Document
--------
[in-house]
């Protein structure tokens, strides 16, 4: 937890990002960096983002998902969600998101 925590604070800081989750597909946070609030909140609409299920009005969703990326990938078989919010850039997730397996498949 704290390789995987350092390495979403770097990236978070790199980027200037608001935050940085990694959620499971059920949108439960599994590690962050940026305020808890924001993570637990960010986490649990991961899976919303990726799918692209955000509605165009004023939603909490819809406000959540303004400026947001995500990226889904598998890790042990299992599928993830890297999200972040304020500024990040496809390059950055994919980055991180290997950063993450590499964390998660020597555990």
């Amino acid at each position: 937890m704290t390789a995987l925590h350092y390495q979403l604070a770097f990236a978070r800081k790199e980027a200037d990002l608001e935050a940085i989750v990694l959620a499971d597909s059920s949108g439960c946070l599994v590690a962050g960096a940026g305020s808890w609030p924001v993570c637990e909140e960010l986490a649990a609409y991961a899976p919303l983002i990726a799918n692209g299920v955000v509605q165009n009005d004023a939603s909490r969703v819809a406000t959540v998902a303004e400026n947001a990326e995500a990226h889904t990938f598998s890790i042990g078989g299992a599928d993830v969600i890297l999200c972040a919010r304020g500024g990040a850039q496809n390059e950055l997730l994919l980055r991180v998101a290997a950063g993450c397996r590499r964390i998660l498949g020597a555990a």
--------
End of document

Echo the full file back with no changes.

[in-house]
């Protein structure tokens, strides 16, 4: 937890990002960096983002998902969600998101 925590604070800081989750597909946070609030909140609409299920009005969703990326990938078989919010850039997730397996498949 704290390789995987350092390495979403770097990236978070790199980027200037608001935050940085990694959620499971059920949108439960599994590690962050940026305020808890924001993570637990960010986490649990991961899976919303990726799918692209955000509605165009004023939603909490819809406000959540303004400026947001995500990226889904598998890790042990299992599928993830890297999200972040304020500024990040496809390059950055994919980055991180290997950063993450590499964390998660020597555990």
């Amino acid at each position: 937890m704290t390789a995987l925590h350092y390495q979403l604070a770097f990236a978070r800081k790199e980027a200037d990002l608001e935050a940085i989750v990694l959620a499971d597909s059920s949108g439960c946070l599994v590690a962050g960096a940026g305020s808890w609030p924001v993570c637990e909140e960010l986490a649990a609409y991961a899976p919303l983002i990726a799918n692209g299920v955000v509605q165009n009005d004023a939603s909490r969703v819809a406000t959540v998902a303004e400026n947001a990326e995500a990226h889904t990938f598998s890790i042990g078989g299992a599928d993830v969600i890297l999200c972040a919010r304020g500024g990040a850039q496809n390059e950055l997730l994919l980055r991180v998101a290997a950063g993450c397996r590499r964390i998660l498949g020597a555990a």